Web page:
11:29AM, Saturday 30 June 2012
Bonnie Davies is an award winning garden designer who works at Burnham's family-run, Davies Brothers Nursery. Welcome to her blog where she shares her thoughts on all things green.
The brave garden warriers who got out and did their gardens despite the gloomy weather might be feeling a bit downhearted by the problems rain can cause. The biggest problem is that it ruins the flowers, but the good news is that the rain which was the bane of our lives for weeks has made your garden lush, leafy and ready to give you a gorgeous display throughout a summer full of Olympic Barbeques! Here are my top tips for a bloomilicious garden:
1. I know it seems cruel but if your plants have grown a bit leggy (too much stem and not enough leaf like the plant equivalent of Peter Crouch) it is time to give them the chop! Cut them right back to a nice bushy part of the plant, making sure to cut just above where two leaves meet the main stem…(see the above photos).
2. Deadheading is essential because this will encourage more flowers to grow (when a plant sets seed its job is nearly done, so you need to keep removing the tired flowers and seed heads so that the plants will keep working for you.) If you are not a big deadheading fan, don’t worry, you are not alone. The best thing to do is be a bit more ruthless when you take to the scissors so that it will be longer before it needs doing again.
3. Don’t overwater when the weather is damp because plants are more likely to rot off. If your plants are already starting to show signs of this, don’t water them until they have dried out a bit and remove any rotting foliage and flowers that have fallen onto the leaves that will otherwise encourage the plant to rot.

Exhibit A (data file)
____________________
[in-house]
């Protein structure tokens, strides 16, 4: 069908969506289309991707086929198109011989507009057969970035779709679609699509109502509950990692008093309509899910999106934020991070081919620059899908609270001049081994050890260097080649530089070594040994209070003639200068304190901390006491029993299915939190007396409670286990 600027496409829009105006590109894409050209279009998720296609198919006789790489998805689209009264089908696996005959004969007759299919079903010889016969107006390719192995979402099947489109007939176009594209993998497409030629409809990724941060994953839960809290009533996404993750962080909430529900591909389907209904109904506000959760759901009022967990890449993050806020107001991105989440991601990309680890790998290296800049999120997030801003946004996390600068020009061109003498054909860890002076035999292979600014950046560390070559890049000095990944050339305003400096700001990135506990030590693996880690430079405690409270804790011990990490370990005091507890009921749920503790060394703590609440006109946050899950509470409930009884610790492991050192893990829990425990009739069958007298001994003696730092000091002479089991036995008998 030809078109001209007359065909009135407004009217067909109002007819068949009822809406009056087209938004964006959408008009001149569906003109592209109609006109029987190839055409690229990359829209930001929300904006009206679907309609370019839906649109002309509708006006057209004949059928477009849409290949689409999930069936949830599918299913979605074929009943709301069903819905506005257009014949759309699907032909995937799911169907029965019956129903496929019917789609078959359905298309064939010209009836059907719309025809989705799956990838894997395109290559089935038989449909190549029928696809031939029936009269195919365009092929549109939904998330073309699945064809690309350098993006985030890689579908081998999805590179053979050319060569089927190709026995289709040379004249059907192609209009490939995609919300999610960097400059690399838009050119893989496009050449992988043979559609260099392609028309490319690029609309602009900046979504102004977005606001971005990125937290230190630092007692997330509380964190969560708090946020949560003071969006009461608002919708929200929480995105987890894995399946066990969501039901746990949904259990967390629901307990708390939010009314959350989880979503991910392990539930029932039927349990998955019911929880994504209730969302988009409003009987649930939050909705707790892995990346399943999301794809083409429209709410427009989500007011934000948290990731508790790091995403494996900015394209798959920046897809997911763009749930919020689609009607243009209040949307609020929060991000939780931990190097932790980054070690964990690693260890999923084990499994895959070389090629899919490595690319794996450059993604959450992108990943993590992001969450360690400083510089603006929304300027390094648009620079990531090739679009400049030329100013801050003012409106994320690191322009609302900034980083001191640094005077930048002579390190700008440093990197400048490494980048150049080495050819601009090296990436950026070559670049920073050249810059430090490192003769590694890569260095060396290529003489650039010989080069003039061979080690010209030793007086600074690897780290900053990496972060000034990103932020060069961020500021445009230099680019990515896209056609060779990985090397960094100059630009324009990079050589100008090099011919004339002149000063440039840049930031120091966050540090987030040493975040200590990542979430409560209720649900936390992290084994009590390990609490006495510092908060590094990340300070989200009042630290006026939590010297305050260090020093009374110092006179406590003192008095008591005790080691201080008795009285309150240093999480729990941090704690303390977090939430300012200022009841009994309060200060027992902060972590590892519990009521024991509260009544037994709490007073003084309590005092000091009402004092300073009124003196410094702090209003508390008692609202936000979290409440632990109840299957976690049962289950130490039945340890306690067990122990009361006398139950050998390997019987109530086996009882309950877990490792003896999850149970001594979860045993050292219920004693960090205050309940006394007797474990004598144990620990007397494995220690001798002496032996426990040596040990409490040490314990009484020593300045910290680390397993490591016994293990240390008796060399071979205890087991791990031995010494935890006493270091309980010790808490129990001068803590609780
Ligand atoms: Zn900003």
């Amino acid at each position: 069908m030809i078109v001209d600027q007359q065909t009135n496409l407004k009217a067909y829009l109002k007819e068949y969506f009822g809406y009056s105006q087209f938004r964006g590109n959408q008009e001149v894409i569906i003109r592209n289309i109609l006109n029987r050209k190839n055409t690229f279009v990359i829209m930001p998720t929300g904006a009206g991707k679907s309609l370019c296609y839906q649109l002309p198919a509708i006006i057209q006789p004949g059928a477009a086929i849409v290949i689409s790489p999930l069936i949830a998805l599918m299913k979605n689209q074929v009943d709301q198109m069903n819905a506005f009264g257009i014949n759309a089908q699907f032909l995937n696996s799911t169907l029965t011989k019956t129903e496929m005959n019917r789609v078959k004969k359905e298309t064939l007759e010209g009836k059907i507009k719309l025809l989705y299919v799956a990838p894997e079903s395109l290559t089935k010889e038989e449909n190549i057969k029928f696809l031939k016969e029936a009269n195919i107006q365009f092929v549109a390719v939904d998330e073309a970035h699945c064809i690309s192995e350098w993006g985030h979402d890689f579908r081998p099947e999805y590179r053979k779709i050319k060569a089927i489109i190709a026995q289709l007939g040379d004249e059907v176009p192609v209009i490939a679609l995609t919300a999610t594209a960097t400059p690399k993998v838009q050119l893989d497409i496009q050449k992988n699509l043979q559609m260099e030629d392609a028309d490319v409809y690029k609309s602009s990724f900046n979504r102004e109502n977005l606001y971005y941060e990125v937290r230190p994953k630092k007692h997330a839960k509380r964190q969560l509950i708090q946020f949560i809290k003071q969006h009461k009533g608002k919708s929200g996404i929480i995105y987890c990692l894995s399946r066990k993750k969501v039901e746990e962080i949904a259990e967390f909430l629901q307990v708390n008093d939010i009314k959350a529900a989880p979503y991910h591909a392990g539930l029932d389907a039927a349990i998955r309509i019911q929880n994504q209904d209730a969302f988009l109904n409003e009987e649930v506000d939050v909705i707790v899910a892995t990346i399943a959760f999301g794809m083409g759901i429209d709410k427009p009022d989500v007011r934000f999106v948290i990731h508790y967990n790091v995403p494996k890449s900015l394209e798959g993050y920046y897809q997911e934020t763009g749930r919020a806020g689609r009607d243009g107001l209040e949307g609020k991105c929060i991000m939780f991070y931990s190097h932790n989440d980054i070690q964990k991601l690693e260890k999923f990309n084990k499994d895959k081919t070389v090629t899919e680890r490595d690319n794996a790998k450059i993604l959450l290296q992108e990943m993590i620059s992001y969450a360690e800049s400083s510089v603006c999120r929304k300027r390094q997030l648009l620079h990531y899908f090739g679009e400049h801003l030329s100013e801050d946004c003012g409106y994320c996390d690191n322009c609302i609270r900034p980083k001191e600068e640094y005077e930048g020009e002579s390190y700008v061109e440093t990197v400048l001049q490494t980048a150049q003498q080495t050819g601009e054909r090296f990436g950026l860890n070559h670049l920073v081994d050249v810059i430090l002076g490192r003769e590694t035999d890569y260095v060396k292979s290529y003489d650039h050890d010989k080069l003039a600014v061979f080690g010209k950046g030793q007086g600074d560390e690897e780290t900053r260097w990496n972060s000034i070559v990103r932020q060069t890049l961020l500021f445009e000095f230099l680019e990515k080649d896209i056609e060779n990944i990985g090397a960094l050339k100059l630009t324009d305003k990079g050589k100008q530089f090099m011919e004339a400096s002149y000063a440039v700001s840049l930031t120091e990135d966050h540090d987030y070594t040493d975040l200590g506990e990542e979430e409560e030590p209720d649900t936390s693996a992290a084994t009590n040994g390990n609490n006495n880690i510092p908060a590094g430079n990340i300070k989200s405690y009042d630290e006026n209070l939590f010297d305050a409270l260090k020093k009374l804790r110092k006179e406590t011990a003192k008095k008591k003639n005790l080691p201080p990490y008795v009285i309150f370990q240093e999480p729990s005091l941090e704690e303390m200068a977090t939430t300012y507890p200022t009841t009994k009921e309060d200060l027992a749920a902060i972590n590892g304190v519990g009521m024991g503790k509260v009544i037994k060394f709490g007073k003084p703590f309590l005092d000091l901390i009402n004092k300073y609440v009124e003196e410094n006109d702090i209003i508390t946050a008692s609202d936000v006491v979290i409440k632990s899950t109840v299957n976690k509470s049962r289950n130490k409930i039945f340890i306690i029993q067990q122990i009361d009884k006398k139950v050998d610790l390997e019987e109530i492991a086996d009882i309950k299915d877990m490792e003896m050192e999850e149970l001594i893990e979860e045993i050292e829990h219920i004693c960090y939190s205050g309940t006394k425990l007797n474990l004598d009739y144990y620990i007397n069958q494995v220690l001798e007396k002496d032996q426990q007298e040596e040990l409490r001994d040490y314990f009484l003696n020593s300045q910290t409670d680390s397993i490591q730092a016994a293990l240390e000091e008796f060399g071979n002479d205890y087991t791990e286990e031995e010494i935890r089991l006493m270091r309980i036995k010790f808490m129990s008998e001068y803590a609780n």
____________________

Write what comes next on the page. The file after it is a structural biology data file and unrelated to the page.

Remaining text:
4. Give your plants an energy boost…when we hit that afternoon drop in sugar levels, a choccie bar perks us up, and a liquid feed once a week will do the same for the plants. Just don’t do what my mum did once and put it on neat thinking that the more concentrated it is the better the plants will do. They will frazzle up and die - so be sure to follow the dilution instructions on the packet. You can also sprinkle some slow release food granules onto the surrounding soil to help any yellowing leaves turn back to green.
Most of gardening is about experimenting so trust your instinct - and plants normally respond well. Let me know how you get on!
Happy gardening, Bonnie x
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